An Olympic Barbell

Too many people make the mistake of thinking that a set of bow flex dumbbells are a good investment. While they look nice and high tech, dumbbells should not be the first piece of gym equipment you buy.

What you need is a Barbell.

Barbells provide several advantages over dumbbells:

1. They can easily be loaded to any desired weight.

2. You can lift more weight using a barbell than a dumbbell

3. They require A LOT less storage space than a full set of dumbbells

A good quality barbell can cost approximately $100-300. It should weigh 20kg/45lbs and it should be an Olympic barbell that can easily support 500+ lbs. of weight. If you are a beginner or a smaller individual, you can purchase a lighter Olympic Barbell of 35 lbs. Most of the exercises that you can perform with dumbbells can also be performed with a barbell.

Weights

The last things you need are weight plates. You should buy approximately 285 lbs. of weights in this fashion.

4 plates of 45 lbs.

2 plates of 25 lbs.

4 plates of 10 lbs.are

2 plates of 5 lbs.

2 plates of 2.5 lbs.

This can be the most expensive item in the home gym. Each plate will roughly cost $1.50 per pound. This will be plenty of weight to start off with and will allow you to get any combination of weights you may need. Of all the types of weights, metal plates are the cheapest option. They are extremely durable, but they may rust over time.

Where to Purchase Your Equipment

Websites that sell good high-quality gym equipment include Rogue Fitness, Vulcan Strength, and  Elite FTS. (I do not have any financial relationship with any of these companies). You could find some items on Amazon too, but just make sure that the reviews are great and hold up to the standards described above.  The best way to purchase cheaply is to search Craig’s List or your local classifieds to find high quality used equipment.

Total Costs of Your Home Gym

Those are the big three.  I will call this the bare minimum of gym equipment that you need to achieve great results. If you only owned these three things, (Just like the three major funds: total stock index, total bond index and total international stock index) you would be fine. All of these things can be purchased for under $1000.  That may seem like a hefty upfront investment, but it’s one that can pay dividends for a lifetime.

The gym should pay for itself after about one year of regular use, especially if someone else is using it too.

Extra Credit Items

If your budget still allows you to get more equipment, here are a few other high yield items in order of importance.

Adjustable Bench

A bench will allow you to perform many different exercises from varying angles. These include exercises while lying flat on an incline or completely sitting upright. It is also necessary to perform the ever-popular bench press exercise inside your power rack or squat stand. A good quality adjustable bench can be purchased for ~$300. If you would like a cheaper option, you could get a non-adjustable bench, without wheels to keep the savings going. A high-quality nonadjustable bench is about $150.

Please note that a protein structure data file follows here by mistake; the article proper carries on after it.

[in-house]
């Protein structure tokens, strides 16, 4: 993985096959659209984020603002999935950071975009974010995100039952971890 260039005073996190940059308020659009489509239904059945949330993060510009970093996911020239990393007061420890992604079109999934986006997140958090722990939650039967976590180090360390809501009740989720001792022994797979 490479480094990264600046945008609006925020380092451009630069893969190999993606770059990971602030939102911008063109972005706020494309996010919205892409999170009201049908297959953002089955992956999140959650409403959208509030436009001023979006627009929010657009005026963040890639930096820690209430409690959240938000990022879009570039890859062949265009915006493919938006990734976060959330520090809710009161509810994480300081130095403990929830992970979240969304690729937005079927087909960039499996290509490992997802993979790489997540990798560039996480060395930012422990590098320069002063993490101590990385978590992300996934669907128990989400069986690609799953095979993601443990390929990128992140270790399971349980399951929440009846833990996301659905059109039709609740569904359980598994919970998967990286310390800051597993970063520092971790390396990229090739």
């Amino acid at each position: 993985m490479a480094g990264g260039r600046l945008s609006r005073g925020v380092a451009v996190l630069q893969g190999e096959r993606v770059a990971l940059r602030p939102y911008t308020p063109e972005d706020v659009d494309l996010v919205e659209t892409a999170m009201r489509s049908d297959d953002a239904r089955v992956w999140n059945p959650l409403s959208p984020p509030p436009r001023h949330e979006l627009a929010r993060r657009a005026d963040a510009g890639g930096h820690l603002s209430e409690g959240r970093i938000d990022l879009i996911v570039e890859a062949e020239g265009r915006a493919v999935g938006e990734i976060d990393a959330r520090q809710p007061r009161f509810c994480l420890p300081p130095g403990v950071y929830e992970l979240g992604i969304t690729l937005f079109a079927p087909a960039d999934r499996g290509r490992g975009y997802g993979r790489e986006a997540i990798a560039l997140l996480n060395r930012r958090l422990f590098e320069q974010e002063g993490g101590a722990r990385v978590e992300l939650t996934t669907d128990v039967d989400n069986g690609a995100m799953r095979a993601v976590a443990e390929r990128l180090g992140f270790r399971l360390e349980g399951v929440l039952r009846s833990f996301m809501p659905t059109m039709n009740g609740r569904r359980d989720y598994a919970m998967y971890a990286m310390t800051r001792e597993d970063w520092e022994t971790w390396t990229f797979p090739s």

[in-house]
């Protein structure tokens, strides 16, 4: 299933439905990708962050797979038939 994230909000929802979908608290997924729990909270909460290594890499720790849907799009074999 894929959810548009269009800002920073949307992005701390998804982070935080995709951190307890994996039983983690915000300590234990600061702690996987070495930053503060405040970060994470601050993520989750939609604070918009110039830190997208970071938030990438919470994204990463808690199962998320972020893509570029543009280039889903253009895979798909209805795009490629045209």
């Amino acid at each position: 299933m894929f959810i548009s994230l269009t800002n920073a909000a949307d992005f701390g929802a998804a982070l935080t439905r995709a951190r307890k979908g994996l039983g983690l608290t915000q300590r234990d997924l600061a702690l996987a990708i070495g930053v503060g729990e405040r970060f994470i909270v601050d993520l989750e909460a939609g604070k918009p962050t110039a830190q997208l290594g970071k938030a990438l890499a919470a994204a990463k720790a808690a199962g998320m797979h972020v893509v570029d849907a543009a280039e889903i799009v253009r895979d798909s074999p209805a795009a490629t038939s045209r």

Flooring/Heavy Duty Mat

This item is most important for performing deadlifts or any other exercise where the barbell starts on the floor. This helps protect your floor and also your weights. You can also use the mats to perform floor related exercises such as planks, ab wheel rollout, and lunges. You can purchase rubber mats that can be pieced together, a full Oly, or Deadlift Platform. This item can cost anywhere from $100- $300.

Adjustable Dumbbells

Finally, adjustable dumbbells are worthwhile, but only after you have purchased the aforementioned items.

There is no need to purchase the fancy ones from the commercials, as dumbbells are just dumbbells. You can get adjustable dumbbells for a significantly cheaper price with the same utility.

You can get 200 lbs. worth of dumbbells for ~$200 (Which is more than you will need).

Dumbbells should only constitute a minority of your exercise program as you will get the biggest bang for your buck using compound Barbell and body weight exercises.

Dumbbells represent holdings that you would get in a taxable account, only after you’ve maxed out your 401k.

Final Words on Designing Your Budget Home Gym

It should go without saying that you should design your gym in a place where the floor can handle heavy weights, such as a basement or a garage.

If you only had the bare minimum that we described above, you will be able to perform >80% of all the exercises that you will ever need to do.

Focus on large compound exercises that look like real-world movements.

Start light and make small progressions using the smallest margin you can think of. Check out our series on training, starting with 3 Essential Principles of Successful Training to learn more.

Don’t major in the minors. Build yourself an effective home gym, an efficient training program, and improve your fitness!

What do you think? How have you stayed fit as a busy professional? Would you consider building yourself a home gym? Comment below!